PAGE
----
On Friday morning I awoke with the very strange sensation that I couldn’t properly straighten out my right foot. It felt tight, like I had been curled into a box for several months, and my ankle was the last part of my body to uncurl, like the innermost ring of a snail. I still don’t know how it happened.
I tried to fix it. I soaked it in hot water, I walked around my apartment, I tried to massage it into submission; nothing worked. Finally, I left for work 30 minutes early, hobbling the entire way and dreaming up all the horrible things that could happen if I didn’t heal fast.
My co-teacher met me in the parking lot.
“You have to go get acupuncture,” she said. “Let’s call the boss. Field trip day, you don’t need to be there,” she said.
A stroke of luck. The field trip is mostly in Korean. My boss argued with my co-teacher a bit, he did, after all, want me there for the pictures. But in the end, she won. It was obvious that I needed to see the acupuncturist.
Koreans are generally always going to the doctor for one thing or another. As an American, I’ve adapted the mindset that the doctor is an unnecessary luxury unless I’m in desperate need of medical attention. Even with insurance, the fees are simply unaffordable. Last year, I payed over $300 to get wax removed from my ear. A 10-minute procedure. I’ve been curious about the constant doctor visits that my Korean friends are always taking, but I had no real reason to go myself. Until Friday.
“I really don’t know what happened,” I said while we were in the elevator going up to the office.
“Ah, maybe Korea is stressing you out?” my co-teacher asked.
“No, I don’t think so,” I lied.
“I think Korea has too much stresses. That’s why everyone is always sick,” my co-teacher mused.
“So, maybe I’m becoming Korean?” I joked.
“Ha! Maybe…” she laughed.
In the office, I took the usual 20 minutes to remove my shoes while my co-teacher explained the situation to the receptionist. There was a bit of a fuss with my foreigner card and calling my boss and checking and re-checking the internet. I didn’t actually need a translation of what was going on, before they told me, I already knew.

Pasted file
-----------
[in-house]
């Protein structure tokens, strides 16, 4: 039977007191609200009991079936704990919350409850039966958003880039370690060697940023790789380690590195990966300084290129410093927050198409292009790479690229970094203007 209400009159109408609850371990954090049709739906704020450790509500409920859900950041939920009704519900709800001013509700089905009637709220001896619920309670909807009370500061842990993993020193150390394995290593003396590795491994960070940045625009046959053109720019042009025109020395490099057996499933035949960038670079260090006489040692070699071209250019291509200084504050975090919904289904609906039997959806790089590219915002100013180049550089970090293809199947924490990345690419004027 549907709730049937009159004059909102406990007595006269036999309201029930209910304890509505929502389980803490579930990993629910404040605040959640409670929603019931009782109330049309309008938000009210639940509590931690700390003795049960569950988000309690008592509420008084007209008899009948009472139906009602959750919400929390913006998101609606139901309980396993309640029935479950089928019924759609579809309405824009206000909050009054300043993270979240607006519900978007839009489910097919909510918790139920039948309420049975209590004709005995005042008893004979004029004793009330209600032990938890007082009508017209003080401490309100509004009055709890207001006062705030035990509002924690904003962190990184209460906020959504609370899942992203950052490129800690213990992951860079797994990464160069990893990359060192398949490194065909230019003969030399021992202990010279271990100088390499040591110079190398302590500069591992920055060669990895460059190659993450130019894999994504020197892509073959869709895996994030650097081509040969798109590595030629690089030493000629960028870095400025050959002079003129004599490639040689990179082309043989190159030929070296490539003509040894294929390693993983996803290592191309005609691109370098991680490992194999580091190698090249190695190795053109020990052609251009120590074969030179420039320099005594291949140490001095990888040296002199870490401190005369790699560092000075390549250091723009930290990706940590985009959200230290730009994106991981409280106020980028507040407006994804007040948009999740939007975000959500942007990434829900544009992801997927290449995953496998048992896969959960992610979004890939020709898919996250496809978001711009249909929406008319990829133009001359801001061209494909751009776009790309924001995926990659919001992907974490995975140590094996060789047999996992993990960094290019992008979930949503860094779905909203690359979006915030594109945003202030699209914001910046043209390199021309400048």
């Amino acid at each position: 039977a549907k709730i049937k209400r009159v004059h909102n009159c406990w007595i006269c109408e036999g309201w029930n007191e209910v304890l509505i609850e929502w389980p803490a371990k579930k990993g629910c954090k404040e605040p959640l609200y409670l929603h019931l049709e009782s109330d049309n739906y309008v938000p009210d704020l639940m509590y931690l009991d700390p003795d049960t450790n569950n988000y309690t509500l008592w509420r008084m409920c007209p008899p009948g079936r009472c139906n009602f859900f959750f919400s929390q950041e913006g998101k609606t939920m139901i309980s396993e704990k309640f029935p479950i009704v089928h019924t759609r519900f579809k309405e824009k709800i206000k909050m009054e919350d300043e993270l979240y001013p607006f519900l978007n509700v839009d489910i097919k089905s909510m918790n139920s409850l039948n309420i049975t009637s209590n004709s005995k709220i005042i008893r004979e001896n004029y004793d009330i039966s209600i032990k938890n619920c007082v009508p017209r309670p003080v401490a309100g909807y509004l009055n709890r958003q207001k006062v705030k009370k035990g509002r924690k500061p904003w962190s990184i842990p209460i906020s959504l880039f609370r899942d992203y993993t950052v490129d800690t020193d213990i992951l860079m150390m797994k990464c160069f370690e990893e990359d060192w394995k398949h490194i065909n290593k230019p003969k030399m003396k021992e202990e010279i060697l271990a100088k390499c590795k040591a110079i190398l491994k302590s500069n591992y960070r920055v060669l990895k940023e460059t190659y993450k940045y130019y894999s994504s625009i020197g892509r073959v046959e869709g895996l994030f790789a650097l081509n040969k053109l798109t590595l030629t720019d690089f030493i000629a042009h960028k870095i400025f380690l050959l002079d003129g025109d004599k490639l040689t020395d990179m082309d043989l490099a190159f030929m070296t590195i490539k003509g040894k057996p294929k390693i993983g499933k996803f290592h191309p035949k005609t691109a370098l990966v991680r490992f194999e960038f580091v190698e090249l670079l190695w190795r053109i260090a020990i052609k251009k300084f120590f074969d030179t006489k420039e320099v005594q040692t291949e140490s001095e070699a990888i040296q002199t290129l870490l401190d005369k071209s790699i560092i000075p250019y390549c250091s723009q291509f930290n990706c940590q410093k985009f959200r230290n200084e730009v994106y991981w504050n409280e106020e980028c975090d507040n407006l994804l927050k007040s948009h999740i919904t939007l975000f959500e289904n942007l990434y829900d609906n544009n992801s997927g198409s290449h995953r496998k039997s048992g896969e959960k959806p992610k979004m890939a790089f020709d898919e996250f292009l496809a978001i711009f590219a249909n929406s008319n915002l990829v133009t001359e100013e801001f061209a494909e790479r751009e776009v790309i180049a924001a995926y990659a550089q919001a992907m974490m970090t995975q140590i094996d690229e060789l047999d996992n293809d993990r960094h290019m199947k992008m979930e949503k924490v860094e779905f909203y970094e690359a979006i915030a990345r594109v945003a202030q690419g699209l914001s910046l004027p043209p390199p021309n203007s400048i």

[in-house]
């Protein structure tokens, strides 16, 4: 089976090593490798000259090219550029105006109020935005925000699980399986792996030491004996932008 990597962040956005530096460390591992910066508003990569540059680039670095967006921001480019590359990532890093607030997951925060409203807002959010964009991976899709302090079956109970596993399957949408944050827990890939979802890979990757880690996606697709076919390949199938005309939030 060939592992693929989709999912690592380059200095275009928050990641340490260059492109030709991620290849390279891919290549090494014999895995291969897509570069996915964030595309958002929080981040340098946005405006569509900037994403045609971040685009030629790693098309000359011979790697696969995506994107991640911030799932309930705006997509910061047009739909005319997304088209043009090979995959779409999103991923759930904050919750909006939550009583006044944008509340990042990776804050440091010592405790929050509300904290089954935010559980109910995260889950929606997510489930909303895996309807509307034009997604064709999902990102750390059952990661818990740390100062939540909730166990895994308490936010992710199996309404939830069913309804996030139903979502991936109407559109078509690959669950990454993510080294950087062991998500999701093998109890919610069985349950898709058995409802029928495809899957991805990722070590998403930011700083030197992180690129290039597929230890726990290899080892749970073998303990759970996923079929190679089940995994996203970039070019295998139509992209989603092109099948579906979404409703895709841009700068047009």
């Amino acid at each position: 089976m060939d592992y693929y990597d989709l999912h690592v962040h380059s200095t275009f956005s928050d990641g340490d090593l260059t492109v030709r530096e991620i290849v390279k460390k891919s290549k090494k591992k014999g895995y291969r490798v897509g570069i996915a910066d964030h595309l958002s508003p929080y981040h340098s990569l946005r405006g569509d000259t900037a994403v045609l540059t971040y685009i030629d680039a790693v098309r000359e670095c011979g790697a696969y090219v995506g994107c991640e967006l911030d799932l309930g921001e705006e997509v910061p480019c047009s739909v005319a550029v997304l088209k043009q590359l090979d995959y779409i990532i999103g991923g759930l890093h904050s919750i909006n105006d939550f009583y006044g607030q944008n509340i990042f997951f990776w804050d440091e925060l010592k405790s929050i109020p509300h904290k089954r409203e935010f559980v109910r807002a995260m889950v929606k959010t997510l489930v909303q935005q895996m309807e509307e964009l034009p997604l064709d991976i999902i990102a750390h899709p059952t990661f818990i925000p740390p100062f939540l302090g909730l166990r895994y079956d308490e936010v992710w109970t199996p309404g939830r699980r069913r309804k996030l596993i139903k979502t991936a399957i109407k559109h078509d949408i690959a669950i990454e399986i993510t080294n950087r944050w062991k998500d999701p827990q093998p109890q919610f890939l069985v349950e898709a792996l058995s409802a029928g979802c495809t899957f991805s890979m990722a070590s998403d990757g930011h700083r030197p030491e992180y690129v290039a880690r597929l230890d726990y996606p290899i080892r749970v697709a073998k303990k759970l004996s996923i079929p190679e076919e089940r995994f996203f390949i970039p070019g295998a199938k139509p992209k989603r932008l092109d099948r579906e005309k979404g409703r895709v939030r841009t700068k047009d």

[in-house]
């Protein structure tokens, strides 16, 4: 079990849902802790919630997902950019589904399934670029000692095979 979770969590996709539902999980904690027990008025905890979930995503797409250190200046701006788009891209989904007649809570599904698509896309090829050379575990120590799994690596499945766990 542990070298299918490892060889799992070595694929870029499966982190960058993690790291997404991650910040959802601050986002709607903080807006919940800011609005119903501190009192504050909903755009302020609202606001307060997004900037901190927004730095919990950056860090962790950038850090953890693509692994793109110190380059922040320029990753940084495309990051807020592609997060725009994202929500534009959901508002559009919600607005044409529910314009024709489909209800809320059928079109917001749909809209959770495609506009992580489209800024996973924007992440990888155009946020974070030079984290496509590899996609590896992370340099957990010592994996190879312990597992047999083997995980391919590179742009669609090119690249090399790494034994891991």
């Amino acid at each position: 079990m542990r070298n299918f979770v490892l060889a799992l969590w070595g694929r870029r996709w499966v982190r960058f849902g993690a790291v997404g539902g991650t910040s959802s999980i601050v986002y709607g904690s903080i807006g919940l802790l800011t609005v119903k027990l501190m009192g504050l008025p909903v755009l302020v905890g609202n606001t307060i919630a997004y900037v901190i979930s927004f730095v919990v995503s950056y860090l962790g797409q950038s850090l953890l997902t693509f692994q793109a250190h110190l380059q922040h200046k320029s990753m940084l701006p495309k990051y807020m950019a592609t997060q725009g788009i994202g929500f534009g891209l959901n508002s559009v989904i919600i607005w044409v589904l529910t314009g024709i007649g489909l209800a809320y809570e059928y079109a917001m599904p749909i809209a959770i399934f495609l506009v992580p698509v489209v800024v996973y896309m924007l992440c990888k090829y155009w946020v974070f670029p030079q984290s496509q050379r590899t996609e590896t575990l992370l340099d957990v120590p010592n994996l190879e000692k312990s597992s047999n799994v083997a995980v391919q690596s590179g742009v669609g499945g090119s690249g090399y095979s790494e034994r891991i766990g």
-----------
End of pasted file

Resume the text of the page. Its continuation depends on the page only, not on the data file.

“Ah, Tasha, our boss has not set up your health insurance yet,” my co-teacher sighed. “Instead of 8 dollars, you will have to pay 30. Is it okay?” she asked.
“Of course it’s okay,” I said. I wasn’t surprised that my boss hadn’t yet set up my health insurance, but it also didn’t make me exactly happy. However since the full-price of acupuncture in Korea is a fraction of what it would be in the States, I wasn’t too upset.
After writing down instructions for the taxi to bring me back to school, my co-teacher waved good-bye and left me in the acupuncturist office.
I sat calmly. I considered texting friends, but decided against it. Instead, I amused myself by imagining my ankle being turned into a small, misshapen porcupine. I watched the receptionists and they eyed me with bemused, sympathetic faces. A man walked in, quickly removed his shoes, and walked to the back. I saw him take off his coat, and lay down on one of the narrow beds. A regular, I guessed. Finally, right at 9:30, the doctor lead me to the back.
I sat on the table and the doctor removed my socks and pulled up my pants legs a bit. He began feeling my ankles and asking what hurt and what didn’t. “Pain?” he would ask as he bent my foot downward. “Aniyo,” I replied. “Pain?” he asked as he bent my foot upwards. But I didn’t have to answer in Korean to that, he could tell by my sharp intake of breath. Mostly the Doctor didn’t speak English and I don’t speak much Korean, so we didn’t have very much communication.
Then he motioned for me to lay down, and the receptionist brought out a small metal try.